See Alike in...

Alike App

Browser

Pisforpotato

624d

So I shared with a close friend that I have Bipolar 2 and she looked at me very oddly. After staring at me with her brows and eyes squinted, she finally said, “you don’t have bipolar disorder. I’ve seen it. You don’t have that.” And I just looked at her in silence. Completely taken aback. Offended. I responded, “well of course you don’t think so. I’m medicated now?” And she just sort of rolled her eyes and walked off. Like, I’m not trying to make myself this way for attention or whatever? You think I want to be this way?? Can anyone relate?

Top reply
    • Chickychick

      608d

      My best friend was shocked when she found out I was bipolar. But she also witnessed some of my mania so she believed it. Others I have told though I’ve received a similar reaction. Ever since being diagnosed I have seen people try to end the stigma on mental health. That’s all we can hope for.

    • Chickychick

      608d

      My best friend was shocked when she found out I was bipolar. But she also witnessed some of my mania so she believed it. Others I have told though I’ve received a similar reaction. Ever since being diagnosed I have seen people try to end the stigma on mental health. That’s all we can hope for.

    • DitsyDiabetic

      608d

      Just came here to say i wouldn’t be friends with anybody that invalidates me like that. People who do that end up causing more harm then good. If you need better friends, I’m sure anybody who commented on this post (myself included) would love to talk to you. 😇 Final thought - your friend would change her mind if she witnessed an episode. And if she was really your friend, she’d stick by you though it.

    • Pisforpotato

      608d

      So I just wanted to answer everyone collectively, but thank you all for your input, your encouragement, and you kindness. It is so nice to know that I am I a community that is so willing to help and just make me feel better. I am so thankful to all of you🙂

    • canoli

      616d

      I lost almost all my friends and 3 of my kids because they didn't like my behavior. I was obviously ill, I went to a psychiatrist and started therapy right away. I work so hard on myself but it didn't matter. They understand that I'm ill but don't feel like that's an excuse. Like, mental illness is no excuse to act crazy. So stupid and I was so traumatized that I developed very bad ptsd on top of the bipolar. I refuse to spend time with people that treat me that way. If they don't like me and are willfully ignorant about my condition I'm good without them. I made other friends who recognize the difference between a mental health episode and being a bad person.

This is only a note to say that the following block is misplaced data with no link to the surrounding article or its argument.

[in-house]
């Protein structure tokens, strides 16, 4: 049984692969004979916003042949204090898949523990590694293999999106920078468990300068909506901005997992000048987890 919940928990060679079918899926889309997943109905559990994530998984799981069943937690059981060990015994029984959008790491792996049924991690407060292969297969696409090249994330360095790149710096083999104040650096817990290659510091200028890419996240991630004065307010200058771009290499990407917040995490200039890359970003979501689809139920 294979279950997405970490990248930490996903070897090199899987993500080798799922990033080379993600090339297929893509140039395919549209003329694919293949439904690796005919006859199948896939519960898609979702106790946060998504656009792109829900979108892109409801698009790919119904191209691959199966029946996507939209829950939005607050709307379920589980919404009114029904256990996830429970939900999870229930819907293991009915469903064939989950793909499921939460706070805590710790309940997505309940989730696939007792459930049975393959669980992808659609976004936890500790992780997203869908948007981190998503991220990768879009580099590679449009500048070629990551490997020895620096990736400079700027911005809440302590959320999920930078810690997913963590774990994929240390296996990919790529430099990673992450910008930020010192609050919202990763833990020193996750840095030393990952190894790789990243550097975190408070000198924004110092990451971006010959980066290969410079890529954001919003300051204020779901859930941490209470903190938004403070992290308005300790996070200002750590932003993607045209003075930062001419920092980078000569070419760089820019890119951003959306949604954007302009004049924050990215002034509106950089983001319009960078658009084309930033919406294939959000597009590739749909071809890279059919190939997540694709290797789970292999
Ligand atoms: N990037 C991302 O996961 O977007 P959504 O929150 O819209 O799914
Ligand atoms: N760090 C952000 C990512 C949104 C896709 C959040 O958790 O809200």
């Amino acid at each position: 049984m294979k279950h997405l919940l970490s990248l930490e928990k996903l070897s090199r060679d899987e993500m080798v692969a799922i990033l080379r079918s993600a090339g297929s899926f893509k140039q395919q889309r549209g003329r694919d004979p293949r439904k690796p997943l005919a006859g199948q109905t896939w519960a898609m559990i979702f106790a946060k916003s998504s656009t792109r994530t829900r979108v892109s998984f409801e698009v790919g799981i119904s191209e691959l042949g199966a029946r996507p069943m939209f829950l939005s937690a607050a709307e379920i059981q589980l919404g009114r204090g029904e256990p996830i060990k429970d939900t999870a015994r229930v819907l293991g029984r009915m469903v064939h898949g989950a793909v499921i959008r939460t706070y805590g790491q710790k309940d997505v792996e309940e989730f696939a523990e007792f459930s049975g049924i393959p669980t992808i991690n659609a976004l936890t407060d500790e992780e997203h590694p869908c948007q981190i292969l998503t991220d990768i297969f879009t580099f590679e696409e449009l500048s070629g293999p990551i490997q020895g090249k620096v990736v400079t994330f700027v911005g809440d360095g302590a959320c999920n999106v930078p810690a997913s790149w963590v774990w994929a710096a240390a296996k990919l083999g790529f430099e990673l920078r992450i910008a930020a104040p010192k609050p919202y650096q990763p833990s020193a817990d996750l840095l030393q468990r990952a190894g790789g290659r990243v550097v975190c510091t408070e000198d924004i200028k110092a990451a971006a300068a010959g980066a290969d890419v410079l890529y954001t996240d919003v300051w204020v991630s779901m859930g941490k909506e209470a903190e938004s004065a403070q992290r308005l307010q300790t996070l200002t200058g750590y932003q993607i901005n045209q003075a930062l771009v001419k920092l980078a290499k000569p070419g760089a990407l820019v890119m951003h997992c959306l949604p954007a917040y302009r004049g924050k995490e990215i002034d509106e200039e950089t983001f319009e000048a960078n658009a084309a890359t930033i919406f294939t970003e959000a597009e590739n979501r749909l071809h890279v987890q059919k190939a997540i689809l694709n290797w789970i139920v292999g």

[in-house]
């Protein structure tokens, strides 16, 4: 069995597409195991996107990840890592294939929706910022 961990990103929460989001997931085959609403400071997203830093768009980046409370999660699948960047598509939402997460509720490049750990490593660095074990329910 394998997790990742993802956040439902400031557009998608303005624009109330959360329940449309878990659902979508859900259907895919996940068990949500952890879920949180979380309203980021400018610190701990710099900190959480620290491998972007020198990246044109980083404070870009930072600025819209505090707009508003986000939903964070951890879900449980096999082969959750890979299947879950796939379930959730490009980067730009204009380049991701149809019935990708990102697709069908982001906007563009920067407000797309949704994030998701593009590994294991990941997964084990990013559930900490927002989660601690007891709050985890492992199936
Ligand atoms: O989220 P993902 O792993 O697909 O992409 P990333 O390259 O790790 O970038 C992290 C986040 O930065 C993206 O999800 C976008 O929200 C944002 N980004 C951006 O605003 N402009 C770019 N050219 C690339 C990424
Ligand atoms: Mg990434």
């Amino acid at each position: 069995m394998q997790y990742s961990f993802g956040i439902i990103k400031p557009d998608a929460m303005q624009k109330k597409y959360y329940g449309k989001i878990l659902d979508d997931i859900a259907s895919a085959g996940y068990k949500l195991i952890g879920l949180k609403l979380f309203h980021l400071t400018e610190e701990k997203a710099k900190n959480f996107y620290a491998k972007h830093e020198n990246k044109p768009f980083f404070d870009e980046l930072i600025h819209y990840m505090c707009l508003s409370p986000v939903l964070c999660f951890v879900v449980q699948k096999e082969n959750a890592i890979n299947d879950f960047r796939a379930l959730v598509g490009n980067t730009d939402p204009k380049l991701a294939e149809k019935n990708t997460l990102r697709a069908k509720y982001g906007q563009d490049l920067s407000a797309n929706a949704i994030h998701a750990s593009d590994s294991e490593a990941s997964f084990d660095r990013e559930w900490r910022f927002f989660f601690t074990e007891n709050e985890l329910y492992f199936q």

• Stummie

      618d

      I am sorry you had to go through this. I've been diagnosed with BP for 17+years there is no liner line of who is or isn't. "Ignorance is bliss" isn't the answer. I hope you and your circle can find common ground and a supportive healthy way to communicate. There is life beyond a diagnosis. And a crucial part for me in learning and accepting myself was learning to change the tone of how I talk about my condition. I use to use statements like "I AM BP". With therapy and help with medical professionals. I learned "I HAVE BP". I also realized correcting other verbage about me in a loving way helped me develop good relationships with friends and family. "Communication is key" goes the saying. And that's true when we as people cultivate a atmosphere of truth/facts, love not hate, peace, joy, support, and acceptance. Life becomes a whole lot more enjoyable even in the hardships. So my last closing words to you @Pisforpotato. Find comfort in knowing you aren't alone, and peace in the process! With ☮️ to you. Stummie